I work with women who can't "control themselves" around food -- women who think about food all the time, trying to stick to some diet or "healthful eating" ideal they've developed over the years, but who, no matter what they do, always end up "falling off the wagon" at some point or another.
Body image always plays a roll in this cycle, because, who are we kidding? Women aren't obsessed with food in a vacuum. They're obsessed with trying to control their weight. As society's "thin ideal" has spread, a dangerous myth has developed: that being dissatisfied with our bodies is "motivating," or that being accepting of ourselves will mean that we blow up to (fill in the blank) scary-number-of-pounds.
This myth is SO backwards, and I'd like to set the record perfectly straight -- hating our bodies spurs women on to eat more, not less, for the following five reasons:
1. "Feeling Fat" triggers emotional eating. "Feeling fat" is emotionally uncomfortable. It's a manifestation of feeling insecure, nervous, fearful or hopeless in a variety of situations, and those are not comfortable emotions to withstand -- we always want to soothe or comfort them, and often choose to do so with food. Emotional eating is an auto-response for many chronic dieters, and "feeling fat" is certainly emotional.
2. When we "feel fat," we stop doing things that make us happy, creating yet another trigger for emotional eating. When we say to ourselves "I feel too fat to go out tonight," or "I shouldn't go after that guy at this weight," we hold off on doing what makes us feel good, and end up eating to make ourselves feel better in the meantime. Ever stayed home because you "felt too fat," and ended up eating a pint of ice cream in front of the TV instead? I have.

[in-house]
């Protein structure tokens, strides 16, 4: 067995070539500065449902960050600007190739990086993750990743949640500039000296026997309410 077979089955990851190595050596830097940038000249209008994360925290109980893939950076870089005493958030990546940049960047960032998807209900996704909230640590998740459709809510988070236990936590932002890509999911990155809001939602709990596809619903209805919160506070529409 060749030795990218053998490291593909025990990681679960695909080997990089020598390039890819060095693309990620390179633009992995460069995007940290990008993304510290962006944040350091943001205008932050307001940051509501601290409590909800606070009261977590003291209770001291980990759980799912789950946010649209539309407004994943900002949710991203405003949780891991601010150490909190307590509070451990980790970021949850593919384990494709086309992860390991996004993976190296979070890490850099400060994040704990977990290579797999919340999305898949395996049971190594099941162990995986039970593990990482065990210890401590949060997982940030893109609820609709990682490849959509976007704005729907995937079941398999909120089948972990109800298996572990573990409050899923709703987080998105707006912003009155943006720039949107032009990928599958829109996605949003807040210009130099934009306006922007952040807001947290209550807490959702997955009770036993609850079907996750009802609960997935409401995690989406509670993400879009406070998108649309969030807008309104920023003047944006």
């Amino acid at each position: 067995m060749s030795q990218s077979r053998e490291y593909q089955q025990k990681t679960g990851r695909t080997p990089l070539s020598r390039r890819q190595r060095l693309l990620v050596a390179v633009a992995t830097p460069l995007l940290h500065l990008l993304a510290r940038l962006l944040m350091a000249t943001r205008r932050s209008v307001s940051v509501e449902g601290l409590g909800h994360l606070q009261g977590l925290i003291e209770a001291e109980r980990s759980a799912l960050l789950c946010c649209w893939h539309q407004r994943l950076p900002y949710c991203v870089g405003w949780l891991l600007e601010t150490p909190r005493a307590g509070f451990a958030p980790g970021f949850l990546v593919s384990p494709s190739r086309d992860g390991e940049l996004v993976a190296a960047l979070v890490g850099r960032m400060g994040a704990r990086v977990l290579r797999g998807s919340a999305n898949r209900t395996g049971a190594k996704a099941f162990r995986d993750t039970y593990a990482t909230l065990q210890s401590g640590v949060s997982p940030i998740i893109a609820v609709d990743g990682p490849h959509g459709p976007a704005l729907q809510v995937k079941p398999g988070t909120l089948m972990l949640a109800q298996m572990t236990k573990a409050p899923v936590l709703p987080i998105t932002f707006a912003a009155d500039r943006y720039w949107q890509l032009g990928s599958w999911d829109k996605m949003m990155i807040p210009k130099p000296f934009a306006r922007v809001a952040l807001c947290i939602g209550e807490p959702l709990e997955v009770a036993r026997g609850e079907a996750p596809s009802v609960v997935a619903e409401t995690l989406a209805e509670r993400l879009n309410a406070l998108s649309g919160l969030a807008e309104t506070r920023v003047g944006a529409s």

3. "Feeling fat" is the first phase of the diet/binge cycle. This is the most obvious and violent way "feeling fat" makes us eat more. I'm not just talking about emotional eating anymore. I'm talking about binge eating -- a whole other ballgame, and far more painful. Binge eating is what happens when we "fall off the wagon." After we've clung to a diet for as long as we can bare, we lose our grip and go flying in the other direction. We feel desperate for food, frantically rummaging through our kitchen cabinets, hoping no one sees us. Binge eating is a direct response to restriction, and "feeling fat" triggers restrictive behavior more often than not.
4. When we "feel fat" we can't help but judge our choices around food, and judgement around food has a similar effect on our brain as dieting. Have you ever thought "I might as well eat this entire pint of ice cream right now, because the diet's gonna start tomorrow?" That's the message our brains hear when we judge our bodies, and thus our choices around food. Our brain hears "This is wrong," and thinks "She's gonna take the food away soon. Better get it in now."
Point is, learning to accept ourselves the way we are is helpful in developing a healthful relationship with food, not harmful. In fact, creating a more positive body image is essential to ending emotional eating and binge eating. If you're struggling with your relationship with food and want more specific help, read my blog and download my guide: "How To Not Eat Cake... really fast, standing up, when nobody's looking." It's all here.
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